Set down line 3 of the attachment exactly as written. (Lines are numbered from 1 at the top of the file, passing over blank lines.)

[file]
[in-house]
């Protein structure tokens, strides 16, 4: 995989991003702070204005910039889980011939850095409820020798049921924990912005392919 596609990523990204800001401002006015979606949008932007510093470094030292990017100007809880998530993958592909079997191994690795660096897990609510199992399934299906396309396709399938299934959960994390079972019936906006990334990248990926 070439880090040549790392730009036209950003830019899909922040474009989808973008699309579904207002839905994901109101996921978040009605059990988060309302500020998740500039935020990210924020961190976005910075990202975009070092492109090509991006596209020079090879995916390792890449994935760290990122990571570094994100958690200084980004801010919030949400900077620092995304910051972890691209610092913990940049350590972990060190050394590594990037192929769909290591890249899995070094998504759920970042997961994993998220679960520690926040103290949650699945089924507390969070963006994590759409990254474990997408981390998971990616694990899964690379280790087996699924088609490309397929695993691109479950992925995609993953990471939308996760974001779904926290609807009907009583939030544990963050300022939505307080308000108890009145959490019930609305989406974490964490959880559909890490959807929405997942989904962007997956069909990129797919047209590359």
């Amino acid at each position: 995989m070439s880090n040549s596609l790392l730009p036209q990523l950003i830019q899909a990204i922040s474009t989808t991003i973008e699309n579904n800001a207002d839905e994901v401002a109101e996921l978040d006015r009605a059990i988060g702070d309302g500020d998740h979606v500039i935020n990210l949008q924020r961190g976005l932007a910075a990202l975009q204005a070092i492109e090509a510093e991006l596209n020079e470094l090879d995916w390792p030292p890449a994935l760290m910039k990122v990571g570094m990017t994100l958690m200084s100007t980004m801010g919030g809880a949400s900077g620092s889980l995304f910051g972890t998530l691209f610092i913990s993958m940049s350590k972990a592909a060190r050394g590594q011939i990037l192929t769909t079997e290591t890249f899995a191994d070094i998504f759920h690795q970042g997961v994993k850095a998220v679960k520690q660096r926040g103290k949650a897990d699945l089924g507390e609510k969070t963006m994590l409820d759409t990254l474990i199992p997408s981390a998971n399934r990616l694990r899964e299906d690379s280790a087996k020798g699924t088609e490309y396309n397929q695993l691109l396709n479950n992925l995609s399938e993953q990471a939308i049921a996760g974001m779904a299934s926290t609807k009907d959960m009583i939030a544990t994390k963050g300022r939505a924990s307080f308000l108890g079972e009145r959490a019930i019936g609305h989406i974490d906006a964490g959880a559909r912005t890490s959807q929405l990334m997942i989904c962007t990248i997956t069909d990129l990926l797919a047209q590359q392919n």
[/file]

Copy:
């Amino acid at each position: 995989m070439s880090n040549s596609l790392l730009p036209q990523l950003i830019q899909a990204i922040s474009t989808t991003i973008e699309n579904n800001a207002d839905e994901v401002a109101e996921l978040d006015r009605a059990i988060g702070d309302g500020d998740h979606v500039i935020n990210l949008q924020r961190g976005l932007a910075a990202l975009q204005a070092i492109e090509a510093e991006l596209n020079e470094l090879d995916w390792p030292p890449a994935l760290m910039k990122v990571g570094m990017t994100l958690m200084s100007t980004m801010g919030g809880a949400s900077g620092s889980l995304f910051g972890t998530l691209f610092i913990s993958m940049s350590k972990a592909a060190r050394g590594q011939i990037l192929t769909t079997e290591t890249f899995a191994d070094i998504f759920h690795q970042g997961v994993k850095a998220v679960k520690q660096r926040g103290k949650a897990d699945l089924g507390e609510k969070t963006m994590l409820d759409t990254l474990i199992p997408s981390a998971n399934r990616l694990r899964e299906d690379s280790a087996k020798g699924t088609e490309y396309n397929q695993l691109l396709n479950n992925l995609s399938e993953q990471a939308i049921a996760g974001m779904a299934s926290t609807k009907d959960m009583i939030a544990t994390k963050g300022r939505a924990s307080f308000l108890g079972e009145r959490a019930i019936g609305h989406i974490d906006a964490g959880a559909r912005t890490s959807q929405l990334m997942i989904c962007t990248i997956t069909d990129l990926l797919a047209q590359q392919n």